“The jury has the right to judge both the law as well as the fact in controversy.”
John Jay (1745–1829)
King’s College 1764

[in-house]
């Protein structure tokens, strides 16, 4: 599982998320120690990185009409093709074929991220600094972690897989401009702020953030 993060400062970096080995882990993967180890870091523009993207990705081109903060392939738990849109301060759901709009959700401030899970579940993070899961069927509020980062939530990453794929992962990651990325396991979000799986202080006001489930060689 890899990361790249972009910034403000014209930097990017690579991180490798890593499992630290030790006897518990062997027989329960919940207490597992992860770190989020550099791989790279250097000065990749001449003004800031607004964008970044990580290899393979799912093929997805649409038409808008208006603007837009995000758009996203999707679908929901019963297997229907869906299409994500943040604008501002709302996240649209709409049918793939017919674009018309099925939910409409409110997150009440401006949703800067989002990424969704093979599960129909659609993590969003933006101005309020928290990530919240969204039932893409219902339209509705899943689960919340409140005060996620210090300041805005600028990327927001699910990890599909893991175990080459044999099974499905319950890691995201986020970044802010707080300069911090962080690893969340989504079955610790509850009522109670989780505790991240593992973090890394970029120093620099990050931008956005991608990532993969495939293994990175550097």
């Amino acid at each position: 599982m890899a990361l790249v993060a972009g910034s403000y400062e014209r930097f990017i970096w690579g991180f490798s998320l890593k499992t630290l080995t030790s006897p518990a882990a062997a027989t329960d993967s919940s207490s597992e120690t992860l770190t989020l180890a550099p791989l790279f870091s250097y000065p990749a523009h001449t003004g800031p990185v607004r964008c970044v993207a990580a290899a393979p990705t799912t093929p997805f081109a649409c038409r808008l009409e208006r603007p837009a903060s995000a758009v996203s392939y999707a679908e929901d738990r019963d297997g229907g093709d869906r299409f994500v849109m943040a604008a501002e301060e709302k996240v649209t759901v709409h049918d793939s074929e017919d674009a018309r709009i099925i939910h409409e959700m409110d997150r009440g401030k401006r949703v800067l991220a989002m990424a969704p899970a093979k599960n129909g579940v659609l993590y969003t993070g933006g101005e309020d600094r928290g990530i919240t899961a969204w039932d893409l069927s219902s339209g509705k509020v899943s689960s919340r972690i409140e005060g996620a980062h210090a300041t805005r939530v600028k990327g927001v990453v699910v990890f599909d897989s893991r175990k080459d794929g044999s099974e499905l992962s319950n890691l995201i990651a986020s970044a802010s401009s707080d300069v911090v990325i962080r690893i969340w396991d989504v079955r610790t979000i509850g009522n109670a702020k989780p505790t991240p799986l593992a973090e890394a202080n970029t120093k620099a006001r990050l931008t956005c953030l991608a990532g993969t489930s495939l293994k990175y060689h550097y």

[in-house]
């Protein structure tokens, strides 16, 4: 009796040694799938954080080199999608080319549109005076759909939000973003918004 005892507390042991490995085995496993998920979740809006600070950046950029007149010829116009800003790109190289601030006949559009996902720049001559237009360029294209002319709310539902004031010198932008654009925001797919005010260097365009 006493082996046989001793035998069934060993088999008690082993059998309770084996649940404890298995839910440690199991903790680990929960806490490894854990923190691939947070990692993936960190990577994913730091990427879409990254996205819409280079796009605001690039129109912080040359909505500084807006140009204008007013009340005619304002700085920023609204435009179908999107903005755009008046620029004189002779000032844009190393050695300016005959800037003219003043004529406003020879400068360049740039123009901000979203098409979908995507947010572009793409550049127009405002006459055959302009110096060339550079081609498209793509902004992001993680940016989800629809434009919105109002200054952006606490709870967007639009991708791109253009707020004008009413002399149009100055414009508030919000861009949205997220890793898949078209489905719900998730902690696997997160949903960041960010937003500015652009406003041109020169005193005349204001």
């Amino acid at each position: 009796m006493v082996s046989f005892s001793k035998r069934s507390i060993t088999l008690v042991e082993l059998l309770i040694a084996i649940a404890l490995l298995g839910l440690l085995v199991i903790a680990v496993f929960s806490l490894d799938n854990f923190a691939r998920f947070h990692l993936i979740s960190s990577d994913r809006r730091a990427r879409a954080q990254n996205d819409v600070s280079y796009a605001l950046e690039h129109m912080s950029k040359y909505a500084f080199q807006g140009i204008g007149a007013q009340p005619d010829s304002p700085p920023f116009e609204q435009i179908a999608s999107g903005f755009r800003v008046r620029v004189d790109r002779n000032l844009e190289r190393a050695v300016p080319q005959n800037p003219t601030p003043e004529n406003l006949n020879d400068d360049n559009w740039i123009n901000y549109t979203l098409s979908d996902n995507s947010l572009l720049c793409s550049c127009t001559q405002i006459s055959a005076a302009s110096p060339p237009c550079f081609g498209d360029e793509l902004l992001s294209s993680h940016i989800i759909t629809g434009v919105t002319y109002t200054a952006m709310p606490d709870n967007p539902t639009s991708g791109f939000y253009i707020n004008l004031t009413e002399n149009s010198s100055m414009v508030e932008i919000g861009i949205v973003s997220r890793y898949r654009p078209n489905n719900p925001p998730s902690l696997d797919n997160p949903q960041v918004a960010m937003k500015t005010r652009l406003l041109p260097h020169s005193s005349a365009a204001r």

Jay was a political theorist, jurist and diplomat who initially resisted separation from Great Britain and then became a central figure in the creation of the American nation. Best known as the first chief justice of the United States, he was also secretary of foreign affairs of the Confederation, a leader in the fight for the ratification of the Constitution in New York, and George Washington's prime negotiator in the struggle with Britain that resulted in the 1794 treaty that bears his name. In addition to his prominent national and international roles, Jay served two terms as governor of New York State and helped establish the “whiggish” Protestant Episcopal Church in America in the immediate wake of the Revolution. A founder of the New York Manumission Society, he introduced legislation prohibiting slavery in New York State in 1777 and continued antislavery activities throughout his life.